Ali Sardar Jafri


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Jafri, Ali Sardar

 

Born Nov. 29, 1913, in Balrampur near Gonda. Indian writer and public figure. Writes in Urdu. Graduated from the university in New Delhi. Member of the Indian Communist Party since 1936. One of the founders of the Association of Indian Folk Theaters.

Jafri is the author of the collections of poetry and narrative poems Greetings to the New World (1947), Torch of Peace (1950), Asia Has Awakened (1950), and The Stone Wall (1953) and poems about Moscow. The antifascist play Whose Blood Is This? (1943) enjoyed great success. The basic feature of Jafriïs innovative style is the extensive use of blank verse and other meters previously unknown in Urdu poetry. In the book Progressive Literature (1951), Jafri shed light on the history of Indian literature from a progressive social and aesthetic point of view. He prepared and published classic Urdu writings by Ghalib and Mir Taki Mir.

WORKS

In Russian translation:
Tak rozhdaiutsia zvezdy. [Moscow, 1968.]

REFERENCES

Said Ehtisham, Husein. Istoriia literatury urdu. Moscow, 1961. (Translated from Hindi.)
Mukhamedov, N. Ali Sardar Dzhafri i ego poeziia. Tashkent, 1969. (Bibliography.)
Prakash, Pandit. Adzh ke urdu shair aur unki shairi. New Delhi, 1958.
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References in periodicals archive ?
The progressive poets Faiz Ahmad Faiz and Ali Sardar Jafri were his friends during college day, who impressed him and became his role models.
The recommendations of the Gujral Committee (1975), the Ale Ahmad Suroor Committee (1979) and the Ali Sardar Jafri Committee (1990) to revive and popularise Urdu have never been implemented.
Once, while conversing with Ali Sardar Jafri, he had said that if a short story written by him manages to pass silently, "I cannot rest unless there be some commotion." He was called Badnaam Manto (Infamous Manto) because of these commotions.
My father Kaifi Azmi, the member of Communist Party of India (CPI), shared a flat with comrades such as Ali Sardar Jafri and Sawantji.
Eminent Urdu poet and literary figure of repute Ali Sardar Jafri raised a valid point when I interviewed him way back in 1991.
I tempted Imrana by saying that she would be in good company because the publishing house has authors and poets of the calibre of Sajjad Zaheer, Sibte Hasan, Mushtaq Yousufi, Ali Sardar Jafri, Kaifi Azmi, Javed Akhtar and Gulzar on its list.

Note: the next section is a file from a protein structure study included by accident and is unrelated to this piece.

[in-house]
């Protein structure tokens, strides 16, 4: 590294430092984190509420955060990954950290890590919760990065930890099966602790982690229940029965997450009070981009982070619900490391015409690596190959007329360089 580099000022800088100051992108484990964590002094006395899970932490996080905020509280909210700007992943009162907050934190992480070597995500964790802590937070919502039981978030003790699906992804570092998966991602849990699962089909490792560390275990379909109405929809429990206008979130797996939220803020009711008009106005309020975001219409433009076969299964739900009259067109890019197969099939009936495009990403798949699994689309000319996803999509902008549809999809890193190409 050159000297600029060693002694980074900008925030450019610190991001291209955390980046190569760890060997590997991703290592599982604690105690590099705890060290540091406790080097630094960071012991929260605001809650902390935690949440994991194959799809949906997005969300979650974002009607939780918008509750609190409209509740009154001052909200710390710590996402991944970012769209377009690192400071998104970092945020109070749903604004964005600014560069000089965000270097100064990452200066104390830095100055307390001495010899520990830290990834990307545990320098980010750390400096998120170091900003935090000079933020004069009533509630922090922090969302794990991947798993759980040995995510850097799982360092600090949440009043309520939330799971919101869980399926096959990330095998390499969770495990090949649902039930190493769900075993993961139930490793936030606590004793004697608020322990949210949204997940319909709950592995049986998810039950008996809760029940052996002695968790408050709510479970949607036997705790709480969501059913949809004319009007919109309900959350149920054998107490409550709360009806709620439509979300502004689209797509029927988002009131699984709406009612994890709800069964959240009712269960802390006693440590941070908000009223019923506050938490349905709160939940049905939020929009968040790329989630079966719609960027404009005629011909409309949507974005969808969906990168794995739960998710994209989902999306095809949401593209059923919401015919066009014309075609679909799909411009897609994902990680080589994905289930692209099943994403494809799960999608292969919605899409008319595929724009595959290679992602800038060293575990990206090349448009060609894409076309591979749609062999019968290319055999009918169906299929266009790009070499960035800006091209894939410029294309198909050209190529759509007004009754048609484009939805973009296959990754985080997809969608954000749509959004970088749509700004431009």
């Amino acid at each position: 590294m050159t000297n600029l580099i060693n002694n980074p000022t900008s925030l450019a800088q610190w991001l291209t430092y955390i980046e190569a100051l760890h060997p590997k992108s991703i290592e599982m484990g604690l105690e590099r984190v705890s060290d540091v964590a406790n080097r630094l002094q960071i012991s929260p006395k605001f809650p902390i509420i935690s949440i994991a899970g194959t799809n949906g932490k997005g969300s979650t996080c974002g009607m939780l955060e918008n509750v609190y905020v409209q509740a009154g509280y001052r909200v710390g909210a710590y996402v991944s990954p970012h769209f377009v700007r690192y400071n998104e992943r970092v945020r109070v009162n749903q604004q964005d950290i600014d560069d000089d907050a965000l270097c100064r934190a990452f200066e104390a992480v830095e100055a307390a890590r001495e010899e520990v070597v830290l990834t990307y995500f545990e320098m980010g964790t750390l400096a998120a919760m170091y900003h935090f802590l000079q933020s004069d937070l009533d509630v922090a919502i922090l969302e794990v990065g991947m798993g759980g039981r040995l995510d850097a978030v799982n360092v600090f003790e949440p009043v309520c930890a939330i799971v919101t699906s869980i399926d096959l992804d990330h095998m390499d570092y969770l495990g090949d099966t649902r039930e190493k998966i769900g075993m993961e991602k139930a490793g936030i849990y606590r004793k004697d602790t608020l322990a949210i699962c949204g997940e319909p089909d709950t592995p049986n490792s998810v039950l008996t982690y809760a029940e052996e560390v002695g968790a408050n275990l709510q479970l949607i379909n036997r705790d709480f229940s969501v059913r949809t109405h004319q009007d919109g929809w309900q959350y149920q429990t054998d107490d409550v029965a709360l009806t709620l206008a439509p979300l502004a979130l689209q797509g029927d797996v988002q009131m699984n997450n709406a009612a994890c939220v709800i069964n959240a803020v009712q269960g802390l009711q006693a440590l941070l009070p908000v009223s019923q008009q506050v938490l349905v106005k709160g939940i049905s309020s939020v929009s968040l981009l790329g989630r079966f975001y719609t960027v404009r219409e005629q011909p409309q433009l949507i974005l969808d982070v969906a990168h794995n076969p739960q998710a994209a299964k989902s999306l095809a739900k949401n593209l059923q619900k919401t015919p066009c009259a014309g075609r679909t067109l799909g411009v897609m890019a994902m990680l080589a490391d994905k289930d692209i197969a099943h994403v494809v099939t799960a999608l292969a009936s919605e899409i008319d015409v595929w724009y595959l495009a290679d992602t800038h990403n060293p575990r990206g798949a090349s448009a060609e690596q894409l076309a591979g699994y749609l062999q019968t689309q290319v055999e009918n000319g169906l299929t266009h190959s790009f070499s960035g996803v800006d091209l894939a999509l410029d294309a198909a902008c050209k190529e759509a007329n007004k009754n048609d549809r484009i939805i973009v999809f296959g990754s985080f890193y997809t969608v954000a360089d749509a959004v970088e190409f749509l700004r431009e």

The current impasse would probably have tested even the patience and yearning of Indian writer-poet Ali Sardar Jafri had he been alive, and who, made a happy offer in more tranquil times:
Recalling his childhood, he said he and his siblings had the good fortune of playing in the presence of legendary Urdu stalwarts like Majrooh Sultanpuri, Jan Nisar Akhtar, Ali Sardar Jafri and Jagan Nath Azad.
During her two-and-a-half-decade service at QBS Radio she interviewed literary and social personalities from India and Pakistan including Majruh Sultanpuri, Hafeez Meerthi, Ali Sardar Jafri, Kaifi Azami, Shams-ur-Rehman Farouqi, Kalim Ahmed Ajaiz, Tabish Dehlvi as well as Bollywood giants Dileep Kumar and Kishore Kumar.
They said writers such as Allama Iqbal, Ali Sardar Jafri, Gulzar, Abdur Rab Nishtar, Zafar Ali Khan, Amrita Pritam, Ismat Chughtai, Makhdoom Mohinuddin, Sajjad Zaheer Ahmad Ali and others supported the Two-Nation Theory and Pakistan Movement, which played a pivotal role in gaining a new state.
The speakers said that writers like Allama Iqbal, Ali Sardar Jafri, Gulzar, Abdur Rab Nishtar, Zafar Ali Khan, Amrita Pritam, Ismat Chughtai, Makhdoom Mohin-ud-Din, Sajjad Zaheer Ahmad Ali and others supported the two nation theory and Pakistan Movement, which played a crucial role in achievement of a new nation-state, Pakistan, for Muslims.
This is where his friends lived - Balraj Sahni, Rajinder Singh Bedi, Ismat Chughtai, Ali Sardar Jafri. Today, I took a taxi, and as I drove past Marine Drive, all those memories came flooding in.